Although tournament fees and salaries for esports have risen dramatically in recent years, professional gaming does not yet bring the same level of financial security as traditional top sports, where a couple’s seasonal income is, at best, sufficient for the rest of their lives.

The number of Esports millionaires is growing year by year, but there are currently about a hundred of them. Dota 2 pro Johan “N0tail” Sundstein has won the most prize money: $ 6.9 million. However, the figure will not increase significantly if monthly salaries and other income are added to it - the bulk of players ’income still comes in the form of prize money.

The careers of competitive players are currently considerably shorter than those of professional footballers, for example. The majority of players end their careers at the age of about 30. The most common reason is the fading of passion: Age is getting more and life situation is changing, priorities are changing.

- If you want to succeed on a professional level, you have to put your whole life into gaming. The competition at the top is absolutely insanely fierce. If there is any gas, young and hungry people will pass by from left and right, former CS professional and ENCE marketing director Joona “natu” Leppänen told Ilta-Sanomat in the spring of 2019.

As an alternative to a racing career, many skilled players see holding a personal live stream. For example, one of Twitch’s most popular streamers, former CS pro Michael “Shroud” Grzesiek, Earns several million a year with his personal stream.

Streaming is a realistic alternative for favorite faces whose passion for competing, for example, has begun to wane. According to Leppänen, streaming is an industry, especially through today's influencer market.

- Twitch's most popular faces are already used in advertisements today, and they make a big account with it due to their popularity.

Lauri “Cyanide” Happonen's career ended in a bad burnout. Happonen is the 2011 World of Legends Champion.

Photo: Jussi Jääskeläinen

However, streaming is not suitable for everyone as a career path. Even after a successful career, a racing player may have to return to a “normal” working life - possibly after spending their entire twenties without work experience or training. According to Leppänen, however, training and working while playing is a completely individual matter.

- For example, I myself worked in the IT field throughout my 14-year career. It brought a nice balance to the game.

According to Leppänen, even after a career, those who want it certainly have the potential for further education.

- However, no one is stupid at the top, ie everyone has access to further education after their career, if they want to.

In addition to this, there are also many more employment opportunities in the “scene” today. Many former players work in esports organizations, as coaches or, for example, as analysts and commentators in tournaments, such as Leppänen's main job.

- Players have a lot to offer in the surrounding business if they want. During your career, you accumulate a lot of know-how and network, which can be utilized even after that.

The professional player has been the dream profession of many millennial youth at least at some point in life. However, becoming a professional has been an unattainable goal for many: superstars like Jonathan “Fatal1ty” Wendell seemed to be above the average player and unattainable.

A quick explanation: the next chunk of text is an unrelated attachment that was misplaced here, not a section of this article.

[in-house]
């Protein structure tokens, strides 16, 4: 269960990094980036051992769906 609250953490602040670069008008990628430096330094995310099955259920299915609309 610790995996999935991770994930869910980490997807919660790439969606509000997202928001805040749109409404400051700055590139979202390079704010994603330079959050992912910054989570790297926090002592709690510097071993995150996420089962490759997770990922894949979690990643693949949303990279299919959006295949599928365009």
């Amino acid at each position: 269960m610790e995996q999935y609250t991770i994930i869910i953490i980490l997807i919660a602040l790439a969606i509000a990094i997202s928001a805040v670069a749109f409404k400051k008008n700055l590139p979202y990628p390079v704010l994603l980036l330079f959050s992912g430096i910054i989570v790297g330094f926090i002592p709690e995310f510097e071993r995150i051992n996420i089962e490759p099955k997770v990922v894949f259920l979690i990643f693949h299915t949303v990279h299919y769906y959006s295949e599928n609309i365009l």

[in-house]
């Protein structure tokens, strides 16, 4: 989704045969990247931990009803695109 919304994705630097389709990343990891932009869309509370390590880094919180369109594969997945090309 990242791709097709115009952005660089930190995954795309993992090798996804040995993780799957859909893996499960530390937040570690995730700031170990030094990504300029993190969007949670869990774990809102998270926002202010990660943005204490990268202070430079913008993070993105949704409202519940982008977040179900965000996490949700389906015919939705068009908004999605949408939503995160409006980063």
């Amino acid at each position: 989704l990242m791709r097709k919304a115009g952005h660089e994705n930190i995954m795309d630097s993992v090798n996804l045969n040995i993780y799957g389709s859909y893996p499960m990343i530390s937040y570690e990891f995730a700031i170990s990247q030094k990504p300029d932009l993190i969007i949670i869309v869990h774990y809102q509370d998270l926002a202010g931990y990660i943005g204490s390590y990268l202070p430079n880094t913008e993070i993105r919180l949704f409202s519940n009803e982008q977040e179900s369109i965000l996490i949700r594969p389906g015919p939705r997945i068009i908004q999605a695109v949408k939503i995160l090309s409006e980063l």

- Today, even at the amateur level, the end goal is professionalism. At one time, there wasn’t even talk of wages, but more was played out just out of passion than anything else, he says.

Leppänen played CS competitively for 14 years. In addition to playing, he worked full-time in the IT industry.

Photo: Jussi Jääskeläinen

For those who consider gaming only as a hobby for teens, the idea of ​​the harshness of professional gaming may sound absurd. However, the amount of training required to succeed is even higher compared to traditional sports.

Daily workouts are often 8 hours or more. Although the training itself takes a considerable amount of time, it can be done even in your own bedroom. However, tournament gaming often takes you far from home. The competitions are held around the world practically every week.

Players travel to almost every tournament the team can reach. The number of matches will only increase the closer you get to the top. For example, the toughest CS teams are easily away from home for more than half a year.

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Traveling and results-based work also come at a hard price: Burnouts are the number one hassle for racing players. The careers of many great players have ended in stress and overachievement.

Leppänen regrets that already 15 years ago the importance of body care was not awakened to the health of the players. He himself was left with a handache in memory of his playing career.

Fortunately, the importance of physical and mental fitness has already been awakened at the organizational level. Almost all major professional teams have a physics coach. Several teams have also hired psychologists to ensure the mental health of the players.

Mentally, racing is a tough sport, because unlike hockey, for example, in most games, teams always compete with the same line-up. One bad performance in a big tournament can cost a seat on a team. Few professional teams have substitutes on payrolls. Injury to one player can then even be the fate of the entire team.

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